Emergency Radiology

, Volume 25, Issue 5, pp 499–504 | Cite as

An assessment of repeat computed tomography utilization in the emergency department in the setting of blunt trauma

  • Michael J. BurlaEmail author
  • Judith Boura
  • Lihua Qu
  • Jeffrey S. Ditkoff
  • David A. Berger
Original Article



Computed tomography (CT) is a standard imaging modality utilized during the evaluation of trauma patients in the emergency department (ED). However, while it is common to utilize intravenous (IV) contrast as an adjunct, the use of multiple CT scans and how it impacts patient flow can lead to changes in patient management. Our objectives are to assess length of stay (LOS) and rates of acute kidney injury (AKI), when two CT scans of the abdomen/pelvis are performed compared to one CT scan.


Data of trauma hospital encounters were retrospectively collected during a 5-year period at a large, level 1 trauma center. Encounters were categorized into patients who received one or two CT scans of the abdomen/pelvis, as well as if they had received IV contrast or not. CT scan reads were extracted from chart records, and groups were compared.


Of 5787 patient encounters, 5335 (93.4%) received IV contrast and 75 (1.3%) received two CT scans. Lower rates of AKI were associated with IV contrast (2.5 vs 12.5%). Receiving two CT scans was associated with increased rates of AKI (20.0 vs 3.0%; p < 0.0001), ICU admissions (88.0 vs 25.1%; p < 0.0001), and hospital LOS (21.9 vs 1.4 days; p < 0.0001). Of the repeat CT scans, 59.4% demonstrated no significant difference and did not require blood products or the operating room.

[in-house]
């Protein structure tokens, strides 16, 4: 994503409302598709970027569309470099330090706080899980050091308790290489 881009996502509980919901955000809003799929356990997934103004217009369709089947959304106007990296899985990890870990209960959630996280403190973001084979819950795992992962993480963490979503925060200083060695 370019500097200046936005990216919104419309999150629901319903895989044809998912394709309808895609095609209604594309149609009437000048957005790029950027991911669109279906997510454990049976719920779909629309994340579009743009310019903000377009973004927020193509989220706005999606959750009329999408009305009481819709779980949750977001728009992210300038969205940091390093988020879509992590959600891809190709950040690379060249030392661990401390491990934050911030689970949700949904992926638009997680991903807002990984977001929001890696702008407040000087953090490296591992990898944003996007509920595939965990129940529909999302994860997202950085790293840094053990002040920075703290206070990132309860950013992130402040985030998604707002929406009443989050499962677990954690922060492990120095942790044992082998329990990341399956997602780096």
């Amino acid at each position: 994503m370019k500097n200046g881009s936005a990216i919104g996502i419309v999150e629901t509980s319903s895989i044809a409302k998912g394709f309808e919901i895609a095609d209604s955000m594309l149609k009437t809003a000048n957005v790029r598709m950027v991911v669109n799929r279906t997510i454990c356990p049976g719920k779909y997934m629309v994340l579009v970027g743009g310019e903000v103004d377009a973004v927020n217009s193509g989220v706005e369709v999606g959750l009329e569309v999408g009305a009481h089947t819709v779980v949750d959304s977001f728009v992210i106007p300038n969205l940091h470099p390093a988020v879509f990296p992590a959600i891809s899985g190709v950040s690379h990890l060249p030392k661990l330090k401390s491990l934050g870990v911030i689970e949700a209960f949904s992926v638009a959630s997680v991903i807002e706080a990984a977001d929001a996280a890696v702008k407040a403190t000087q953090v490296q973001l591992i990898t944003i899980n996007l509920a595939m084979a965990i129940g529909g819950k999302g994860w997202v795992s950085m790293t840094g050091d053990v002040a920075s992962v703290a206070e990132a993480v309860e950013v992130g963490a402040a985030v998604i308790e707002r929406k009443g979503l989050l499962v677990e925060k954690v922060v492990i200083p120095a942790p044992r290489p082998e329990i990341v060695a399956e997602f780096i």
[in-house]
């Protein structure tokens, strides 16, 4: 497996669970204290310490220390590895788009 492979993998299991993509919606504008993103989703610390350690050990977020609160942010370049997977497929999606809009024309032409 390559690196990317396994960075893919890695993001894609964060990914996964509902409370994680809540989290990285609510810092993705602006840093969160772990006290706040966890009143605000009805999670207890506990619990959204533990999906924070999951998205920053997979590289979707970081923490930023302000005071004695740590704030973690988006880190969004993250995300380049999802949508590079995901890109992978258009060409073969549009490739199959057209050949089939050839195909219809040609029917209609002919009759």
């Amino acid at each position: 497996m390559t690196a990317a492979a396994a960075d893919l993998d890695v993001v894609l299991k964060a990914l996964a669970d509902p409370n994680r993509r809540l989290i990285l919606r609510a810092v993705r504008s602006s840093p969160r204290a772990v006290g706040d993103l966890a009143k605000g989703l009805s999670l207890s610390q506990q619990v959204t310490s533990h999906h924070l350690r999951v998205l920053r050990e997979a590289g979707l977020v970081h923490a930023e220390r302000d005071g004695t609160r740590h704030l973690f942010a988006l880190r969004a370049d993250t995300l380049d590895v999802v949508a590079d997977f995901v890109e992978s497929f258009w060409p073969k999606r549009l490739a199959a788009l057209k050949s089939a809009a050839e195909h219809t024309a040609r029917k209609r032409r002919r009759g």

Two CT scans performed during blunt trauma encounters demonstrated mixed benefit and were associated with an increased hospital LOS. Additionally, IV contrast was associated with lower rates of AKI.


Blunt trauma Length of stay Emergency department Computed tomography Injury severity score 


Compliance with ethical standards

This study was approved by our hospital’s institutional review board.

Conflict of interest

The authors declare that they have no conflict of interest.


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Copyright information

© American Society of Emergency Radiology 2018

Authors and Affiliations

  1. 1.Department of Emergency MedicineWilliam Beaumont HospitalRoyal OakUSA
  2. 2.Oakland University William Beaumont School of MedicineRochesterUSA

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